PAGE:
The Joy of Markets

Europe\’s banks are facing an exodus of staff to US rivals as regulatory and political pressure drives a growing pay divide between financial institutions headquartered on either side of the Atlantic.

So, maybe bankers really shouldn\’t be earning big bonuses. Maybe they should be?

Maybe paying them is to the benefit of shareholders? They get the best doing their best?

Maybe they\’re not to the benefit of shareholders? Perhaps they are simply the extraction of rents to their detriment?

Given that we\’ve now got something of a market in the regulation of these bonuses, looks like we\’re about to find out really, doesn\’t it?

And that\’s one of the joys of markets. We find out, not what ought to be as a result of theorizing, but what actually will happen when such theorizing is applied to actual people.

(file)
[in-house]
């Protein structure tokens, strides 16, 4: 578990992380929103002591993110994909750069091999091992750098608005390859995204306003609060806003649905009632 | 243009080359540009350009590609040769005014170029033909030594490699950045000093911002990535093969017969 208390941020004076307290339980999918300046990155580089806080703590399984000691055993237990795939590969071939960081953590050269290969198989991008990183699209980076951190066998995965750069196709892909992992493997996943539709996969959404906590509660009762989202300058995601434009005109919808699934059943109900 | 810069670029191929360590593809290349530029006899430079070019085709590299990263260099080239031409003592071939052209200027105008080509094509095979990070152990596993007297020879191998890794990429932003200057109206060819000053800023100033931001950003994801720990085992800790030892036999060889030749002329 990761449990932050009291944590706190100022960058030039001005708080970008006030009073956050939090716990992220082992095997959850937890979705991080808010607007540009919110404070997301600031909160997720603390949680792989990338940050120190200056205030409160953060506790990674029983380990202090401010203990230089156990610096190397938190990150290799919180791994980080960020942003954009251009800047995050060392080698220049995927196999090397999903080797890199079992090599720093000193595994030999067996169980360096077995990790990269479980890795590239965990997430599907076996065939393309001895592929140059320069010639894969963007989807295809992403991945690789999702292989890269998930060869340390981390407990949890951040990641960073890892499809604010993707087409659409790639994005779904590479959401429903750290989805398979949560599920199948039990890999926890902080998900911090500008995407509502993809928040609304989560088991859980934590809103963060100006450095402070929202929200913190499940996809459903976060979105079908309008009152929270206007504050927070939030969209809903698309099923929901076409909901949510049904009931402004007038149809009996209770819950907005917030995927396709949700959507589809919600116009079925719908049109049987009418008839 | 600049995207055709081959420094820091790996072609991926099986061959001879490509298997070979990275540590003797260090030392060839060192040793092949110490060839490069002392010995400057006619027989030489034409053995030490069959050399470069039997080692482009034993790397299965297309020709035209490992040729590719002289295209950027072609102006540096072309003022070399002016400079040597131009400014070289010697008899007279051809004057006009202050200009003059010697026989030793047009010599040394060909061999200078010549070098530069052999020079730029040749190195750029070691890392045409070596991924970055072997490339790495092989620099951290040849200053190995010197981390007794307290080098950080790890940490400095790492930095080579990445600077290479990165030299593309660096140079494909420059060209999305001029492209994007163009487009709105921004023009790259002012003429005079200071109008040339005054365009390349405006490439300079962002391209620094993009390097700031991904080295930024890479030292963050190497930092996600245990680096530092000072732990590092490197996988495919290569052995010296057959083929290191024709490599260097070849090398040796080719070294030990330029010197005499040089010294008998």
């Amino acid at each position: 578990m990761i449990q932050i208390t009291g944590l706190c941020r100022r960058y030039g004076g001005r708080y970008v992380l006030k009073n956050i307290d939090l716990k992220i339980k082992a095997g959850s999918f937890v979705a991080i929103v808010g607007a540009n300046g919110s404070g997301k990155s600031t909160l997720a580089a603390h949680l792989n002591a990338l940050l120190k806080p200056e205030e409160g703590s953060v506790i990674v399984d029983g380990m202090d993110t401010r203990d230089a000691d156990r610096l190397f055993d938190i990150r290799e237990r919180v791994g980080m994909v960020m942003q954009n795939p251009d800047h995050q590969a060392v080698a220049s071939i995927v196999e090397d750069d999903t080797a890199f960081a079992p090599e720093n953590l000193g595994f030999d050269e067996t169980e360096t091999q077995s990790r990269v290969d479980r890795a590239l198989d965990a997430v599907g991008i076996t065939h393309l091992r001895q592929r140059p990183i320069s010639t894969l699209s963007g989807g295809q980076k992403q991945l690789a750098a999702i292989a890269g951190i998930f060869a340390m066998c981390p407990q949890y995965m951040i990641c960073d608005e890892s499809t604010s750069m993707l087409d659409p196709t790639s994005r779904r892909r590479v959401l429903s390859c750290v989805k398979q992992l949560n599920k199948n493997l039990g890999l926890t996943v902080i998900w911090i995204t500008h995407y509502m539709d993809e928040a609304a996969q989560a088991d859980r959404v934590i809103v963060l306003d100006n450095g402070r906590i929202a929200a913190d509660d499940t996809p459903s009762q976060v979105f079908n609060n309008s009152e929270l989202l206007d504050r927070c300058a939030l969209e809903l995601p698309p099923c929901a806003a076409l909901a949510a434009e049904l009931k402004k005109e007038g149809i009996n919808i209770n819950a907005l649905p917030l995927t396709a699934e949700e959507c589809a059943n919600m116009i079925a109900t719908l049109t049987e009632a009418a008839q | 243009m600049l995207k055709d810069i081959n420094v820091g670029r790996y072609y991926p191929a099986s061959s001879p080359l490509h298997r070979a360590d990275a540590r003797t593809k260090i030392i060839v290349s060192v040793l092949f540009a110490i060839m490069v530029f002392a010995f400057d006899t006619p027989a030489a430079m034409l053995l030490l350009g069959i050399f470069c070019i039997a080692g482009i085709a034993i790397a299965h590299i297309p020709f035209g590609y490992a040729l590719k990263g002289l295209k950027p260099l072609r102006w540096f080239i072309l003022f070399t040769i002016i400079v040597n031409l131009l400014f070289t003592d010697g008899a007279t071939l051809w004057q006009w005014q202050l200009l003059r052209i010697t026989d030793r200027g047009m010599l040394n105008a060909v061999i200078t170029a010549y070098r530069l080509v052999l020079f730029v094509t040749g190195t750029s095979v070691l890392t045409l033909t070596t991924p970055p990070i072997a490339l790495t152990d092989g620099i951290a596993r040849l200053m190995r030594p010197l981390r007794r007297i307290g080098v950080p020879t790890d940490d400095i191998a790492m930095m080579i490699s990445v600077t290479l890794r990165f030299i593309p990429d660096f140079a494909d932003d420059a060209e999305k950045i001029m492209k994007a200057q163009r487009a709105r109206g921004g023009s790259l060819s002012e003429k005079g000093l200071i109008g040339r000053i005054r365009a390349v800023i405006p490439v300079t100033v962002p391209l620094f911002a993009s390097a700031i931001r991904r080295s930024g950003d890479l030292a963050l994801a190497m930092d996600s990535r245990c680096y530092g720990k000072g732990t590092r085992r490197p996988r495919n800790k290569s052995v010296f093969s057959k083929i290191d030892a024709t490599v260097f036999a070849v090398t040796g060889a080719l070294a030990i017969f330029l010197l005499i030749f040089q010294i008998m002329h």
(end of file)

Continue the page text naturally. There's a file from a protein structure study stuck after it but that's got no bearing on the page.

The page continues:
This is, of course, why some people really don\’t like markets very much: there are, sadly, those wedded to the theorizing rather than the people.

2 thoughts on “The Joy of Markets”

  1. It may well be an interesting experiment on how a market deals with silly state interventions, but the banking industry represents the biggest state intervention of them all. Moral hazzard, QE, state bailouts, funding windows, CB swap agreements, liquidity scemes and insurance of credit risks are not free market mechanisms. Surely, therefore, the increasing compensation in various bits of the (glabalised) finance industry represents an increased rent on the rest of the free market rather than the reward for free market innovation and success.

    It is no coincidence that the bit of finance capitalism that is now paying the most aggressive compensation, is the bit that had the most money thrown at it by the state….

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